October > Be a Wise Healthcare Consumer
Health Care Fraud: What UT SELECT Participants Should Know
Health care expenditures make up a large part of federal and state budgets, and certainly most family budgets, too. In the United States, more than $2 trillion is spent on health care every year. The National Health Care Anti-Fraud Association estimates that at least 3% (more than $60 billion annually) of health care expenditures are related to health care fraud1. Health care fraud costs the average family of four over $200 a year2.
What is health care fraud?
Health care fraud is the intentional submission or filing of a false claim(s) for the purpose of obtaining an unauthorized benefit for the individual or the entity filing the claim.
The most common kind of fraud involves providing a false statement or a misrepresentation of facts that are critical to the determination of how to pay benefits. Examples of fraudulent acts include:
- Billing for services, procedures and/or supplies that were never provided or performed (phantom claims),
- Duplicate claims submissions,
- Unbundling services from a group of services in order to increase medical payment and
- Performance of medically unnecessary services or procedures.
Who commits health care fraud?
Individuals who are drawn to and working in the health care profession are overwhelmingly noted for having high ethical standards. However, there are a small number of individuals and entities involved with the delivery of health care that do commit health care fraud, including individual practitioners, pharmacists, billing services, equipment suppliers and other providers.
There have also been documented cases in which patients have willingly participated in fraudulent practices. One common example would involve patients undergoing unnecessary procedures in order to generate billing for the physician in exchange for other free services3.
What can you do to help prevent health care fraud and abuse?
Fraud and abuse raise the costs of health care for everyone. So, each of us has a stake in reducing health care fraud. To protect yourself as well as the UT SELECT Medical plan from possible fraud:
- Always review your explanation of benefits (EOB) statements to verify information such as name, date of service, diagnosis and the services listed to make sure the information is accurate.
- Raise your health care IQ and ask your doctor to explain the reason for any services ordered.
- Report any discrepancies to your insurance company4.
If the billing for health care services you have received seems suspicious, or if you believe that someone is attempting to defraud either you or the UT SELECT Medical plan, please contact BCBSTX for assistance:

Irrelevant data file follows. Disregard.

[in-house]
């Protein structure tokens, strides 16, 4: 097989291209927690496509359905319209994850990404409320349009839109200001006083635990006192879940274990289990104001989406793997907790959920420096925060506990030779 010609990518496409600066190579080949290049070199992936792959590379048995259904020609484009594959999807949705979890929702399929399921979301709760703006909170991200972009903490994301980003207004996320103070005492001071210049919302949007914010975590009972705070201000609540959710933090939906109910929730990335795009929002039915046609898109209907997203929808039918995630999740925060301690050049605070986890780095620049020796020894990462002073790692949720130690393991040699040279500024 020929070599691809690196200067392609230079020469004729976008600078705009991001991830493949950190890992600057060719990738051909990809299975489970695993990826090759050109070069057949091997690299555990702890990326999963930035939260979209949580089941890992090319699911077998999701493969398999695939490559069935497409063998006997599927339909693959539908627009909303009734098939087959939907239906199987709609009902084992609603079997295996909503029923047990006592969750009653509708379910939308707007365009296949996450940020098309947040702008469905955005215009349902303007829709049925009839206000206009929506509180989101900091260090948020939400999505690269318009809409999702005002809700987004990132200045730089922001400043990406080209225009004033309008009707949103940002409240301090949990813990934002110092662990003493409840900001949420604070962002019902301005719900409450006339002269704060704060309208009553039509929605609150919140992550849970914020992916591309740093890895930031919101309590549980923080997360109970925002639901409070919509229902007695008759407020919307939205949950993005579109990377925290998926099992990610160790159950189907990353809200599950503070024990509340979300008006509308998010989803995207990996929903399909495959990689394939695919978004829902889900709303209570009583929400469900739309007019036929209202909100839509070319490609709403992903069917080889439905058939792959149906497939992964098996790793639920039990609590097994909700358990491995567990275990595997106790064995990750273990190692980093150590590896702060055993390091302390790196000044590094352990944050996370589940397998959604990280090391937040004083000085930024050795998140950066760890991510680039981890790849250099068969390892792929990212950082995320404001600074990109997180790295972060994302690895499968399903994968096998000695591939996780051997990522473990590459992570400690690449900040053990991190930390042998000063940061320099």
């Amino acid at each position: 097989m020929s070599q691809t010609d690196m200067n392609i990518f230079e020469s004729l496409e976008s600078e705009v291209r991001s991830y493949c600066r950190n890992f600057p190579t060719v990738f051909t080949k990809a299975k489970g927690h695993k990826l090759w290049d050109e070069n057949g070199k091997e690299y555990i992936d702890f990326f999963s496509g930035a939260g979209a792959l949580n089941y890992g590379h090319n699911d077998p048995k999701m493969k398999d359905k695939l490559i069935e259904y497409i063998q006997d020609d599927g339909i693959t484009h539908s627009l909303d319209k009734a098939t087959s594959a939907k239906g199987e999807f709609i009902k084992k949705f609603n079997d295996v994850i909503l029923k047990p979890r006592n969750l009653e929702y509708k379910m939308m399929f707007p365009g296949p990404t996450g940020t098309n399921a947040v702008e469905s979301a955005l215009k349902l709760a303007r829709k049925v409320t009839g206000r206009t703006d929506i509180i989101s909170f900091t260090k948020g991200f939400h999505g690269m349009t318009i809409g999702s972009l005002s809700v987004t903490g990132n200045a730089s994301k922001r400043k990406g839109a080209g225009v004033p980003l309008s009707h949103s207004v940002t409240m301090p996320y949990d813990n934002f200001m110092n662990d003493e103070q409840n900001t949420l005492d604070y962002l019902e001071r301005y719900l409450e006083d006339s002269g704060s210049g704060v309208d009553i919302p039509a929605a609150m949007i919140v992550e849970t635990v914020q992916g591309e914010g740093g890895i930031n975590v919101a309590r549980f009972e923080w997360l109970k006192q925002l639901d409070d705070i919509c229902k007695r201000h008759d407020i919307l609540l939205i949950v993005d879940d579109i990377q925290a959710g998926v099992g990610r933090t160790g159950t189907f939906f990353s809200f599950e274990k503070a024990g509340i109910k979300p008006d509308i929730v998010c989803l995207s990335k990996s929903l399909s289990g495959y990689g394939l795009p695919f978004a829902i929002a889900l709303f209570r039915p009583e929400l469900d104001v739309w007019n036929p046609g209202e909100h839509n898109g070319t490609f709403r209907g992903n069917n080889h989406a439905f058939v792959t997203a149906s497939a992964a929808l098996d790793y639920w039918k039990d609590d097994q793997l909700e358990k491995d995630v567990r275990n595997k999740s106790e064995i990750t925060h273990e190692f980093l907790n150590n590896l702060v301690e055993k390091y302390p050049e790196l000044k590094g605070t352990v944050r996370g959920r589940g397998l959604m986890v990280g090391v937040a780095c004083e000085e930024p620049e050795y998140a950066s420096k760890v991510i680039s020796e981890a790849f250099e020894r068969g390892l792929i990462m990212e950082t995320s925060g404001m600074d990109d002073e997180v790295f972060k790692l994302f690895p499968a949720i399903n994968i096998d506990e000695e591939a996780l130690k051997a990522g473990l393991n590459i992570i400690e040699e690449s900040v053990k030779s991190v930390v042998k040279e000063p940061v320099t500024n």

- BCBSTX Fraud Hotline: (800) 543-0867
- Link to Fraud Report to complete online: http://www.bcbstx.com/sid/reporting/
For more information about your UT SELECT medical plan benefits, please visit the UT SELECT website at http://www.bcbstx.com/ut/ or contact BCBSTX Customer Service at (866) 882-02034.
1“Consumer Info and Action: What is Health Care Fraud?”, National Health Care Anti-Fraud Association, www.nhcaa.org.
2“Health Care Fraud Overview”, Blue Cross Blue Shield of Texas, www.bcbs.com/blueresources/anti-fraud/
3“Health Care Fraud Runs Wide and Deep”, CNBC, www.cnbc.com
4“What You Can Do to Help Prevent Health Care Fraud and Abuse”, Blue Cross Blue Shield of Texas, www.bcbs.com/blueresources/anti-fraud
Confirm your Annual Enrollment Elections are Accurate
Employees should check their October 1 paystub or earnings statement carefully to ensure that the Annual Enrollment elections are accurate. If the coverages listed on your earnings statement do not reflect the elections you made during annual enrollment, contact your Benefits Office immediately.
Per OEB Administrative Policy 310.6, the only allowable change to Program Coverage during a plan year, other than a qualified change in status, is to correct an administrative error made during the initial period of eligibility or during the annual enrollment period that resulted in an unintended election.
Time Limit to Report Clerical Error
Requests for a change in coverage based upon administrative error must be submitted with “clear and convincing evidence” of the mistake, and must be presented to your institution’s Benefits Office no later than October 31, 2011.
Request Beyond 31 days
If an Employee discovers an error in their election and fails to report the error to the institution Benefits Office within 31 days of receiving their first paycheck of the new plan year, the Employee’s request to correct the error will not be approved.